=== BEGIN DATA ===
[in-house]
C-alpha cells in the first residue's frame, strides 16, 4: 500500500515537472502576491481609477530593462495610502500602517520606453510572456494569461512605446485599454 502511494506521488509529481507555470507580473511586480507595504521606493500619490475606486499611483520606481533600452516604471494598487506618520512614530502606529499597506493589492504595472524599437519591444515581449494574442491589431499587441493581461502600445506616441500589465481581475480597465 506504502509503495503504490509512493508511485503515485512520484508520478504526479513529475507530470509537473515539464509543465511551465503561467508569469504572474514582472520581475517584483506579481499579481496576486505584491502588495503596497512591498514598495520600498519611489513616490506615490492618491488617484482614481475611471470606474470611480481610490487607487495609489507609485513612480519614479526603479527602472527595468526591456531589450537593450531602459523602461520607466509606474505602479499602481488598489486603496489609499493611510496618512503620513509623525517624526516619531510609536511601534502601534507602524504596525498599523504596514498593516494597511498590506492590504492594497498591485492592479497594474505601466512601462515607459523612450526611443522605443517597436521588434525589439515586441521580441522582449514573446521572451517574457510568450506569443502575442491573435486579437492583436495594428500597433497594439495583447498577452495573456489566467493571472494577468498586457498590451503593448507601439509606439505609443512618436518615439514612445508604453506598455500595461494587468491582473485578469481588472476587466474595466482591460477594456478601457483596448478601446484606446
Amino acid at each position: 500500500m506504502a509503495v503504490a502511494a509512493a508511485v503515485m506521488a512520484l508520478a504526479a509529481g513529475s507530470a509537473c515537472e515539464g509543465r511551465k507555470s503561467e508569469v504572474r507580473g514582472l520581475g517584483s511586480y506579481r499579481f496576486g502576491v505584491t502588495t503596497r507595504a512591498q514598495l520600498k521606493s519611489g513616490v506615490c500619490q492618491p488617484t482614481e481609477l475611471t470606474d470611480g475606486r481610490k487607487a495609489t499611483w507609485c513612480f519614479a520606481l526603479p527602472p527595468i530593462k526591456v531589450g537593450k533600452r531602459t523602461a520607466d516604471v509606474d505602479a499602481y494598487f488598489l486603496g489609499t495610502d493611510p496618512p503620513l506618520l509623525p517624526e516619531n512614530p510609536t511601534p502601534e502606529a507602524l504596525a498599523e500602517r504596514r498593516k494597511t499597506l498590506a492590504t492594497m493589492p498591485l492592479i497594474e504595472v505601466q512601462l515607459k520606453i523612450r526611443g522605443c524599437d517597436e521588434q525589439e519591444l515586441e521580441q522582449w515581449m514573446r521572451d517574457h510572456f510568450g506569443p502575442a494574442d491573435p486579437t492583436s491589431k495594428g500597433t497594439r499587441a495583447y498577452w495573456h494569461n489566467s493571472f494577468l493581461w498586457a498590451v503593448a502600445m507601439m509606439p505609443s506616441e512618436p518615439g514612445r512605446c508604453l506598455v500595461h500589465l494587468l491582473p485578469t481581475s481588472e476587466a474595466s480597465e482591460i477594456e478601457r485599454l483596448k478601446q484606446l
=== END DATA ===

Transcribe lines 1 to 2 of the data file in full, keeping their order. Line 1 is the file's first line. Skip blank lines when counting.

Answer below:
[in-house]
C-alpha cells in the first residue's frame, strides 16, 4: 500500500515537472502576491481609477530593462495610502500602517520606453510572456494569461512605446485599454 502511494506521488509529481507555470507580473511586480507595504521606493500619490475606486499611483520606481533600452516604471494598487506618520512614530502606529499597506493589492504595472524599437519591444515581449494574442491589431499587441493581461502600445506616441500589465481581475480597465 506504502509503495503504490509512493508511485503515485512520484508520478504526479513529475507530470509537473515539464509543465511551465503561467508569469504572474514582472520581475517584483506579481499579481496576486505584491502588495503596497512591498514598495520600498519611489513616490506615490492618491488617484482614481475611471470606474470611480481610490487607487495609489507609485513612480519614479526603479527602472527595468526591456531589450537593450531602459523602461520607466509606474505602479499602481488598489486603496489609499493611510496618512503620513509623525517624526516619531510609536511601534502601534507602524504596525498599523504596514498593516494597511498590506492590504492594497498591485492592479497594474505601466512601462515607459523612450526611443522605443517597436521588434525589439515586441521580441522582449514573446521572451517574457510568450506569443502575442491573435486579437492583436495594428500597433497594439495583447498577452495573456489566467493571472494577468498586457498590451503593448507601439509606439505609443512618436518615439514612445508604453506598455500595461494587468491582473485578469481588472476587466474595466482591460477594456478601457483596448478601446484606446